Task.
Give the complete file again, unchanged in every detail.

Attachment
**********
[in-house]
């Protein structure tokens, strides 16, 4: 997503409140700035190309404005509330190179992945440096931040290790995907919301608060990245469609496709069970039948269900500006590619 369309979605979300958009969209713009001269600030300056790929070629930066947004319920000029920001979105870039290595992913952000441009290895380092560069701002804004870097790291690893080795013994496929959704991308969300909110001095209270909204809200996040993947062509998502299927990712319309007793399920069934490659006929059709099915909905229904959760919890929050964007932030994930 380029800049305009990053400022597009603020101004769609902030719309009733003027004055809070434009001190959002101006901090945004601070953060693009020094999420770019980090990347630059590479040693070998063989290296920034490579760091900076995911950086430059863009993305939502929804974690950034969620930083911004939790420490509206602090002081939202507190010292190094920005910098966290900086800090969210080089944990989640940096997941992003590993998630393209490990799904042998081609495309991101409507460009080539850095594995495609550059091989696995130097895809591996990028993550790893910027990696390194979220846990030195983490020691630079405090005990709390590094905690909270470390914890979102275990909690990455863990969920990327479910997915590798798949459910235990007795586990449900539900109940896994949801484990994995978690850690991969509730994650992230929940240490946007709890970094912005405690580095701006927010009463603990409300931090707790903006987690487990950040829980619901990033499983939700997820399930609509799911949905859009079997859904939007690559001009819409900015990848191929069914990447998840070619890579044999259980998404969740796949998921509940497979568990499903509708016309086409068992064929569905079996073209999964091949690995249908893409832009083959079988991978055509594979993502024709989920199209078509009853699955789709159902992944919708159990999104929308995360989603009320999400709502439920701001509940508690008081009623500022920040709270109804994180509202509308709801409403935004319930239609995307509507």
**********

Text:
[in-house]
């Protein structure tokens, strides 16, 4: 997503409140700035190309404005509330190179992945440096931040290790995907919301608060990245469609496709069970039948269900500006590619 369309979605979300958009969209713009001269600030300056790929070629930066947004319920000029920001979105870039290595992913952000441009290895380092560069701002804004870097790291690893080795013994496929959704991308969300909110001095209270909204809200996040993947062509998502299927990712319309007793399920069934490659006929059709099915909905229904959760919890929050964007932030994930 380029800049305009990053400022597009603020101004769609902030719309009733003027004055809070434009001190959002101006901090945004601070953060693009020094999420770019980090990347630059590479040693070998063989290296920034490579760091900076995911950086430059863009993305939502929804974690950034969620930083911004939790420490509206602090002081939202507190010292190094920005910098966290900086800090969210080089944990989640940096997941992003590993998630393209490990799904042998081609495309991101409507460009080539850095594995495609550059091989696995130097895809591996990028993550790893910027990696390194979220846990030195983490020691630079405090005990709390590094905690909270470390914890979102275990909690990455863990969920990327479910997915590798798949459910235990007795586990449900539900109940896994949801484990994995978690850690991969509730994650992230929940240490946007709890970094912005405690580095701006927010009463603990409300931090707790903006987690487990950040829980619901990033499983939700997820399930609509799911949905859009079997859904939007690559001009819409900015990848191929069914990447998840070619890579044999259980998404969740796949998921509940497979568990499903509708016309086409068992064929569905079996073209999964091949690995249908893409832009083959079988991978055509594979993502024709989920199209078509009853699955789709159902992944919708159990999104929308995360989603009320999400709502439920701001509940508690008081009623500022920040709270109804994180509202509308709801409403935004319930239609995307509507």